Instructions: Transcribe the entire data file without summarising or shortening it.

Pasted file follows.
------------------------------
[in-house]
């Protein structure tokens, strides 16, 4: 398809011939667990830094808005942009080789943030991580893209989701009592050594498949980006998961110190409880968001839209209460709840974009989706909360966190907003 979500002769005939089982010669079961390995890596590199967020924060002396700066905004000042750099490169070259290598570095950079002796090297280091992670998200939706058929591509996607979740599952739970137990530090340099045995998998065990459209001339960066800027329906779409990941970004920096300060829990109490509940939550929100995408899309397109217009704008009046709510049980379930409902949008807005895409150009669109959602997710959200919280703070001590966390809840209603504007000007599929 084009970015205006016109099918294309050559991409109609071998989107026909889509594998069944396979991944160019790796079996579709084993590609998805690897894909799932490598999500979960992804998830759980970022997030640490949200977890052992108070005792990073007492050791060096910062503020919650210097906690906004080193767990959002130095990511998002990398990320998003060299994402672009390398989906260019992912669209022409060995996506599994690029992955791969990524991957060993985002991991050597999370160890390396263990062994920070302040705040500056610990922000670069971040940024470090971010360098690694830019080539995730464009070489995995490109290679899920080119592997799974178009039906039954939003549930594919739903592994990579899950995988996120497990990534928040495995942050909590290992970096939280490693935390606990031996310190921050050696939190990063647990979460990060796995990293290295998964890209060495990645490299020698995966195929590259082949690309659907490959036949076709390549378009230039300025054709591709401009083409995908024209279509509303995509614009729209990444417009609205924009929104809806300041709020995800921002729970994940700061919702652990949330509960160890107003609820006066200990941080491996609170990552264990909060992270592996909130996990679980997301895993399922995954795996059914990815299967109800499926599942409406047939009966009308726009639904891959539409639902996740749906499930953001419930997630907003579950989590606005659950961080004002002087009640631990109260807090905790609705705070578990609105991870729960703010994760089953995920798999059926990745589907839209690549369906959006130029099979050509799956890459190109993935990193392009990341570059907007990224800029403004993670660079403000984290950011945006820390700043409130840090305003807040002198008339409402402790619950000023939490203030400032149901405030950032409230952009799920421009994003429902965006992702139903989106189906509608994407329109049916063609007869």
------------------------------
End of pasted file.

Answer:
[in-house]
């Protein structure tokens, strides 16, 4: 398809011939667990830094808005942009080789943030991580893209989701009592050594498949980006998961110190409880968001839209209460709840974009989706909360966190907003 979500002769005939089982010669079961390995890596590199967020924060002396700066905004000042750099490169070259290598570095950079002796090297280091992670998200939706058929591509996607979740599952739970137990530090340099045995998998065990459209001339960066800027329906779409990941970004920096300060829990109490509940939550929100995408899309397109217009704008009046709510049980379930409902949008807005895409150009669109959602997710959200919280703070001590966390809840209603504007000007599929 084009970015205006016109099918294309050559991409109609071998989107026909889509594998069944396979991944160019790796079996579709084993590609998805690897894909799932490598999500979960992804998830759980970022997030640490949200977890052992108070005792990073007492050791060096910062503020919650210097906690906004080193767990959002130095990511998002990398990320998003060299994402672009390398989906260019992912669209022409060995996506599994690029992955791969990524991957060993985002991991050597999370160890390396263990062994920070302040705040500056610990922000670069971040940024470090971010360098690694830019080539995730464009070489995995490109290679899920080119592997799974178009039906039954939003549930594919739903592994990579899950995988996120497990990534928040495995942050909590290992970096939280490693935390606990031996310190921050050696939190990063647990979460990060796995990293290295998964890209060495990645490299020698995966195929590259082949690309659907490959036949076709390549378009230039300025054709591709401009083409995908024209279509509303995509614009729209990444417009609205924009929104809806300041709020995800921002729970994940700061919702652990949330509960160890107003609820006066200990941080491996609170990552264990909060992270592996909130996990679980997301895993399922995954795996059914990815299967109800499926599942409406047939009966009308726009639904891959539409639902996740749906499930953001419930997630907003579950989590606005659950961080004002002087009640631990109260807090905790609705705070578990609105991870729960703010994760089953995920798999059926990745589907839209690549369906959006130029099979050509799956890459190109993935990193392009990341570059907007990224800029403004993670660079403000984290950011945006820390700043409130840090305003807040002198008339409402402790619950000023939490203030400032149901405030950032409230952009799920421009994003429902965006992702139903989106189906509608994407329109049916063609007869």